clock menu more-arrow no yes mobile

Filed under:

To Rush or Not To Rush

That is the question

Last night when Mike Tisdale's long inbound pass was harmlessly swatted away, the Penn State students rushed the court as college kids often do after a big win. This is a relatively new phenomenon at Penn State because, well, we haven't exactly won a lot of big games in our long history. So we find ourselves as a fanbase debating the proper etiquette when it comes to rushing the court.

This recent run of success can be traced back to last year's win over Michigan State. Penn State was muddling through another losing season. Geary Claxton was done for the year. They were riding a seven game losing streak and playing a top ten team. The general consensus was that the student were justified in rushing the court that day since it was just a brief moment of joy in an otherwise dismal season.

What's curious about that game was that it was the exact moment that expectations changed for this program. They didn't see themselves as losers anymore. Now they were capable of beating anyone and they believed it.

This season before the Purdue game at the Bryce Jordan Center, Jamelle Cornley strolled in front of the student section and instructed them not to rush the court if they win. He explained to do so would be disrespectful of his team as if nobody expected them to win. Would you rush the court with the threat of Jamelle Cornley ripping off your arm and beating you over the head with it? I don't think so. So when Penn State won, the fans complied and nobody rushed the court even though Penn State had just knocked off a nationally ranked team. So I'm curious why the Penn State fans, when after beating a lower ranked opponent, would rush the court last night?

Mob mentality is a fascinating thing to me. It's not like the student section took a vote with a few minutes left in the game. There was no polling. And there was no memo distributed to pass along the results. There was no traffic light telling the students if they should stay or if they should go. They just knew. But why didn't they know against Purdue? Why not when we beat Minnesota?

The answer, of course, is that it depends entirely on the situation. Who are you playing? What's at stake? How did it come about? What does the win mean?

Against Michigan State last year, the win was just an opportunity to enjoy a happy moment in an otherwise depressing year. Everyone knew our tournament chances were gone. The NIT was still an outside possibility, but not likely the way our season was going. So for five or ten minutes it just felt good to be a Penn State basketball fan. Then everyone went home and we went back to wondering what it would be like if we could pull off wins like that every night.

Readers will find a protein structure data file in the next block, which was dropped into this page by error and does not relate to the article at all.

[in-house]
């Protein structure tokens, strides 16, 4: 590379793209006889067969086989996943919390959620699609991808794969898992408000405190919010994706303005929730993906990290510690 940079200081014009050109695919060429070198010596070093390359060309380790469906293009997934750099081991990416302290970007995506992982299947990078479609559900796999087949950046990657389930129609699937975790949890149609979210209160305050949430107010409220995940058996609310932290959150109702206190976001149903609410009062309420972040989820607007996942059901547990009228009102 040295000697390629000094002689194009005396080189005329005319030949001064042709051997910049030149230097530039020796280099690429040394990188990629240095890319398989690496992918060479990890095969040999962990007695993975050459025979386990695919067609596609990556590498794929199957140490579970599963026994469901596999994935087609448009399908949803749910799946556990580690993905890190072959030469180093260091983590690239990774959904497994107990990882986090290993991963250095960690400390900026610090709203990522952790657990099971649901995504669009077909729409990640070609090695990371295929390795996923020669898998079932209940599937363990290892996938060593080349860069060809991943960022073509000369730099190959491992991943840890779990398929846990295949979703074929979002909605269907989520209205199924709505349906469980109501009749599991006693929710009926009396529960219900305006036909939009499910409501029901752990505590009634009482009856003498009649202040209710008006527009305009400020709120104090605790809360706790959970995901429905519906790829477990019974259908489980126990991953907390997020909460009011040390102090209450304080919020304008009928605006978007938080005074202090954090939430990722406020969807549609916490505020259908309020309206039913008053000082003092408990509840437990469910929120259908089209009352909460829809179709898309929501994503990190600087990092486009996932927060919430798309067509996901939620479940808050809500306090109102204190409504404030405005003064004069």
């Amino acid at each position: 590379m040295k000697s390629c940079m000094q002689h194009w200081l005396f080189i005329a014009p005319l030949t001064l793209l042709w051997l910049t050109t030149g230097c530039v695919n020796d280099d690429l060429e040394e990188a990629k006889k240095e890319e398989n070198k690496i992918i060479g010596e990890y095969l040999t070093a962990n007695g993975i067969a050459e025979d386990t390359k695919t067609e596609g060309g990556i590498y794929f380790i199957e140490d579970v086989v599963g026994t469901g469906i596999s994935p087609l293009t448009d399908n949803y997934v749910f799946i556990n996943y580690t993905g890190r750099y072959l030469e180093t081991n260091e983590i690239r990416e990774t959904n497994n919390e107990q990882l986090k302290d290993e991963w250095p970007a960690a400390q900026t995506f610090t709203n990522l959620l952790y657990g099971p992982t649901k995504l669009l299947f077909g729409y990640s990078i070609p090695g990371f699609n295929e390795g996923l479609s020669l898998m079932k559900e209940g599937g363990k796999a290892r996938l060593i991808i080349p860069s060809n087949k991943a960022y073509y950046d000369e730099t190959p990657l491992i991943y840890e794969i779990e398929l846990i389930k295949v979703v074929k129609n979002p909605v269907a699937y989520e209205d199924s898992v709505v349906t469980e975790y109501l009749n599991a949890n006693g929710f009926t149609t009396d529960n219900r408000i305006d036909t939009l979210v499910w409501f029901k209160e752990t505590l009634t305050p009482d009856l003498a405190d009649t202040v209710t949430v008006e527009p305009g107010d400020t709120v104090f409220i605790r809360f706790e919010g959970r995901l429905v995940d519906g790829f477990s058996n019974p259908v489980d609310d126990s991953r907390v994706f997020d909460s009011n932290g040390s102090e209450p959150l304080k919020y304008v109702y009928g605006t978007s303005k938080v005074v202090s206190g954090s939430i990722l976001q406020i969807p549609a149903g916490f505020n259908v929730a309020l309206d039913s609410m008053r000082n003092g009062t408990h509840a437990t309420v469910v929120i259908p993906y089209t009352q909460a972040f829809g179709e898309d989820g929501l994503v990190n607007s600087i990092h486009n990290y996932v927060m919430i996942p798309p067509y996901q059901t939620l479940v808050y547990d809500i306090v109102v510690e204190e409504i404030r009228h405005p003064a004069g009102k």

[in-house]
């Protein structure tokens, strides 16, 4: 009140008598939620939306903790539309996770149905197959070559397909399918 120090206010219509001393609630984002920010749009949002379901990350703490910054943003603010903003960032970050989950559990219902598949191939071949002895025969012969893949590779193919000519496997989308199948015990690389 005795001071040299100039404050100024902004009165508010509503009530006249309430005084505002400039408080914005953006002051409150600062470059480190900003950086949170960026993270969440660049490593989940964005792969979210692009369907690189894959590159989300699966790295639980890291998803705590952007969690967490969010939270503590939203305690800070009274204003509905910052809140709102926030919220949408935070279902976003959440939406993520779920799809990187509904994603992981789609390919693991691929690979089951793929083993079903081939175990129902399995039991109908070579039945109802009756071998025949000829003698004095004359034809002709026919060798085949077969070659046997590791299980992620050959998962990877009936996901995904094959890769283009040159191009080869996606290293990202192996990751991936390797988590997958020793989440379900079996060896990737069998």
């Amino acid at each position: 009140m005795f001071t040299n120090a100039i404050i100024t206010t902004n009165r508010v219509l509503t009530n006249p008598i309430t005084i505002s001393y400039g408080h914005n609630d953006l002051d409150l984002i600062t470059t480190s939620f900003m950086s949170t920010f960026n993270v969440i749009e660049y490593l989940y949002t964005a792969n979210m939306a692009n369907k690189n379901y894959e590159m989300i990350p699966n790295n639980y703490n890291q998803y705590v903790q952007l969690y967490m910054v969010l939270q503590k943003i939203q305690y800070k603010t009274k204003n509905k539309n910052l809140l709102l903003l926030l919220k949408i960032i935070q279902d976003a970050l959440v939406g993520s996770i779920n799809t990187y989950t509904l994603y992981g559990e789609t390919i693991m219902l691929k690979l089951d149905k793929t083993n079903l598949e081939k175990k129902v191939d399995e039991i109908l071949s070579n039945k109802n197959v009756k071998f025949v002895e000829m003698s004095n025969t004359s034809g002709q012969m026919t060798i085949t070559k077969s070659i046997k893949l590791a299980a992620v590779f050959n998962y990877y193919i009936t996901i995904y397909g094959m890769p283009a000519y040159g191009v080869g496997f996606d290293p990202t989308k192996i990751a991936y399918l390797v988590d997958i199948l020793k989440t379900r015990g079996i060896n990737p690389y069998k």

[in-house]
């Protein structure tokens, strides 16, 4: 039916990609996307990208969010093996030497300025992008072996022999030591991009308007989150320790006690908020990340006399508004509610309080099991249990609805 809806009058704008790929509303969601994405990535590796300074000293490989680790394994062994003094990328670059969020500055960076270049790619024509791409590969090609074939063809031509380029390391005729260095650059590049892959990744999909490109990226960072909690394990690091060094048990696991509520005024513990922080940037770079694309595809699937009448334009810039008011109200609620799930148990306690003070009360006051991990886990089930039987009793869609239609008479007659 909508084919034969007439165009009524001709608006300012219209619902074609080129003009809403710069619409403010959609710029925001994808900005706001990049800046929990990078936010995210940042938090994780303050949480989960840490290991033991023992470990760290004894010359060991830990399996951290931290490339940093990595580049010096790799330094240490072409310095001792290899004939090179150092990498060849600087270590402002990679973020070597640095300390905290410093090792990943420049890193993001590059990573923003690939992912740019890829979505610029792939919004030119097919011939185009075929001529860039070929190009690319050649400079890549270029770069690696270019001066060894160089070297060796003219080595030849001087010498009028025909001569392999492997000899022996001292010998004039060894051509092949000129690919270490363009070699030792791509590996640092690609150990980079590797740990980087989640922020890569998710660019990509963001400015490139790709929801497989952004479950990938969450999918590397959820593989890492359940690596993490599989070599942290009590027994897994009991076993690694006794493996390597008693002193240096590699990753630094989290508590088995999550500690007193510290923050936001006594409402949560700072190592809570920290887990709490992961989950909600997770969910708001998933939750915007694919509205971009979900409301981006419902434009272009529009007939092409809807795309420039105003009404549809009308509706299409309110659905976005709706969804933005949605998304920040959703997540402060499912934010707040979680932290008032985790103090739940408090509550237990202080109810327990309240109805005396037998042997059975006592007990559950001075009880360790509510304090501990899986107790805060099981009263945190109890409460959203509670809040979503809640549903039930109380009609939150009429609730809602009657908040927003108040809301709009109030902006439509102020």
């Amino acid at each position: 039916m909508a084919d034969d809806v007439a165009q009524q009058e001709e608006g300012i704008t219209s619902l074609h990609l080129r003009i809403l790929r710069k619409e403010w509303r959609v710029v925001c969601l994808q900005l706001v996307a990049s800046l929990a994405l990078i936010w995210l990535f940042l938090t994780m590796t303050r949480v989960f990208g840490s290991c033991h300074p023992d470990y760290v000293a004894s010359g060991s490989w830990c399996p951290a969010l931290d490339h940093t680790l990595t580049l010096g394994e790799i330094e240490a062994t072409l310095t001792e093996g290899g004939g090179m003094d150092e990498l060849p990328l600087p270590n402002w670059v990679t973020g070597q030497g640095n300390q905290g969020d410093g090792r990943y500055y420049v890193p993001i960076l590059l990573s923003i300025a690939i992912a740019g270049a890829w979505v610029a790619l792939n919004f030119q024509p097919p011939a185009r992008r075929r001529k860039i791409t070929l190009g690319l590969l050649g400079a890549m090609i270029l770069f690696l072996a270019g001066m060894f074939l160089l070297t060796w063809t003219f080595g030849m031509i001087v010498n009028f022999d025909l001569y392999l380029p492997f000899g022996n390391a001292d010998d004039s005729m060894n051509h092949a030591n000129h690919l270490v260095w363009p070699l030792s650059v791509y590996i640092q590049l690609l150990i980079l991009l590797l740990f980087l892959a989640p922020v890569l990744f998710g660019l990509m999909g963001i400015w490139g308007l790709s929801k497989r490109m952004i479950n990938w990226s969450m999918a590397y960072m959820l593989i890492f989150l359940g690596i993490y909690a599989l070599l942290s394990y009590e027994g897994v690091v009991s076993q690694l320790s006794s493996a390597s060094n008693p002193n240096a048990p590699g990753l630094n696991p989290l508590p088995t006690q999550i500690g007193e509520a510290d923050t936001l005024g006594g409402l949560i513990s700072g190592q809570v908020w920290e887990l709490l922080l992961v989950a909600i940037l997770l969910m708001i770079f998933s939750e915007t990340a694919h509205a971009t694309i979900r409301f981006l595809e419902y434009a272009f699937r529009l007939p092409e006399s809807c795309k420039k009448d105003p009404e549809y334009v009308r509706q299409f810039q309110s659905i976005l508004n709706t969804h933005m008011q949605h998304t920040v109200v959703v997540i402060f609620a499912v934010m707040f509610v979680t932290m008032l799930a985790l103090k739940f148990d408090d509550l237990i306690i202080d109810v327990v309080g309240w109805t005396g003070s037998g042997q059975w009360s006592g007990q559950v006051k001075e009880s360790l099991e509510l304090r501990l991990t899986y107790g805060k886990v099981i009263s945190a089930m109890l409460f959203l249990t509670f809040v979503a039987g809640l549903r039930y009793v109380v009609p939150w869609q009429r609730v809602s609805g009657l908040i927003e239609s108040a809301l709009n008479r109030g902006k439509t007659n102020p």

Last night was a different situation. I read a lot of message board chatter this morning about people saying it wasn't appropriate for the students to rush the court. They're saying we should expect to win games on our court, and the fact that the students rushed the court shows we do not expect to win these games and therefore we're not a very good team. UNC and Duke wouldn't rush the court if they beat a team like Illinois. The fact that we do speaks volumes about our program.

I disagree. Last night was not celebrating the moment. It was more than the win against Michigan State represented last year. It wasn't a flash in the pan to be enjoyed before it is forgotten. This win was a culmination. It was an exclamation point on a terrific season. Throughout the year people have doubted this team. They have doubted our schedule. They have doubted our athletic ability. They have doubted our toughness. They have doubted our coach. They have doubted our fans.

It was the last home game of the season against a ranked opponent with our tournament hopes on the line. There were three or four points in that game where we told ourselves we were going to lose. It was only for brief moments here and there where we found ourselves thinking MAYBE we had a chance to pull this out. Then in those last five minutes they started making plays and seemingly before anyone knew it we were in the lead and there was only a third of a second left on the clock.

Last night, storming the court was a celebration of a season. A celebration of achieving a goal. A celebration of putting years of frustration and disappointment behind us. Though there's one more game against Iowa, and the Big Ten tournament after that, those games won't be on our home court. This was the last chance the students had to rush the court, and last night it apparently felt right.